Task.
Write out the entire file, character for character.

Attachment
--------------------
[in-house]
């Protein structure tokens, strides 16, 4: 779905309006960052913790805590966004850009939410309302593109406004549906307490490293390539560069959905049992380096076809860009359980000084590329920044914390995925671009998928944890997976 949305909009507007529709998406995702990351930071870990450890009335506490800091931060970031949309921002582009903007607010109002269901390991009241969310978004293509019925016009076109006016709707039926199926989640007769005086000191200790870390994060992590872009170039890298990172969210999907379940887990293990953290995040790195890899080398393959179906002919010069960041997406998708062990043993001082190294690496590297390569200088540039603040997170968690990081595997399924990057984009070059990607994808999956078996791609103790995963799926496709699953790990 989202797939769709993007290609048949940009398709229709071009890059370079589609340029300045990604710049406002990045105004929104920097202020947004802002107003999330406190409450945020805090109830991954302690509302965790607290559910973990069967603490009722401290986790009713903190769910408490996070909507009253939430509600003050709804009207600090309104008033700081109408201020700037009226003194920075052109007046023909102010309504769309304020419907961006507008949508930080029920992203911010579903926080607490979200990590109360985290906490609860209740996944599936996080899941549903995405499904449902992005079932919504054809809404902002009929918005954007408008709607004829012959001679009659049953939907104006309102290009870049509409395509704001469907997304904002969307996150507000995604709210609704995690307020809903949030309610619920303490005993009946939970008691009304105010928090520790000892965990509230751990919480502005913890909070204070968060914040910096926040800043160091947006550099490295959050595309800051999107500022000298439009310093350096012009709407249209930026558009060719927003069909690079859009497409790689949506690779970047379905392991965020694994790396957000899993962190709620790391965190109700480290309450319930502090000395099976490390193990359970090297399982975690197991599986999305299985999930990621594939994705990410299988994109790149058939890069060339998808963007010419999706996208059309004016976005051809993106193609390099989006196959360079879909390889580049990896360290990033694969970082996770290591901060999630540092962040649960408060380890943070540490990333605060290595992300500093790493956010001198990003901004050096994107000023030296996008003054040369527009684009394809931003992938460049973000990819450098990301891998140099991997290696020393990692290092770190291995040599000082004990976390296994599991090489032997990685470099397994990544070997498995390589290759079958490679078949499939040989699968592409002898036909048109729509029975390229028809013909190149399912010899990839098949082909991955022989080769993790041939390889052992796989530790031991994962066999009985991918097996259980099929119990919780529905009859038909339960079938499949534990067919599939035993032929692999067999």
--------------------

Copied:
[in-house]
């Protein structure tokens, strides 16, 4: 779905309006960052913790805590966004850009939410309302593109406004549906307490490293390539560069959905049992380096076809860009359980000084590329920044914390995925671009998928944890997976 949305909009507007529709998406995702990351930071870990450890009335506490800091931060970031949309921002582009903007607010109002269901390991009241969310978004293509019925016009076109006016709707039926199926989640007769005086000191200790870390994060992590872009170039890298990172969210999907379940887990293990953290995040790195890899080398393959179906002919010069960041997406998708062990043993001082190294690496590297390569200088540039603040997170968690990081595997399924990057984009070059990607994808999956078996791609103790995963799926496709699953790990 989202797939769709993007290609048949940009398709229709071009890059370079589609340029300045990604710049406002990045105004929104920097202020947004802002107003999330406190409450945020805090109830991954302690509302965790607290559910973990069967603490009722401290986790009713903190769910408490996070909507009253939430509600003050709804009207600090309104008033700081109408201020700037009226003194920075052109007046023909102010309504769309304020419907961006507008949508930080029920992203911010579903926080607490979200990590109360985290906490609860209740996944599936996080899941549903995405499904449902992005079932919504054809809404902002009929918005954007408008709607004829012959001679009659049953939907104006309102290009870049509409395509704001469907997304904002969307996150507000995604709210609704995690307020809903949030309610619920303490005993009946939970008691009304105010928090520790000892965990509230751990919480502005913890909070204070968060914040910096926040800043160091947006550099490295959050595309800051999107500022000298439009310093350096012009709407249209930026558009060719927003069909690079859009497409790689949506690779970047379905392991965020694994790396957000899993962190709620790391965190109700480290309450319930502090000395099976490390193990359970090297399982975690197991599986999305299985999930990621594939994705990410299988994109790149058939890069060339998808963007010419999706996208059309004016976005051809993106193609390099989006196959360079879909390889580049990896360290990033694969970082996770290591901060999630540092962040649960408060380890943070540490990333605060290595992300500093790493956010001198990003901004050096994107000023030296996008003054040369527009684009394809931003992938460049973000990819450098990301891998140099991997290696020393990692290092770190291995040599000082004990976390296994599991090489032997990685470099397994990544070997498995390589290759079958490679078949499939040989699968592409002898036909048109729509029975390229028809013909190149399912010899990839098949082909991955022989080769993790041939390889052992796989530790031991994962066999009985991918097996259980099929119990919780529905009859038909339960079938499949534990067919599939035993032929692999067999």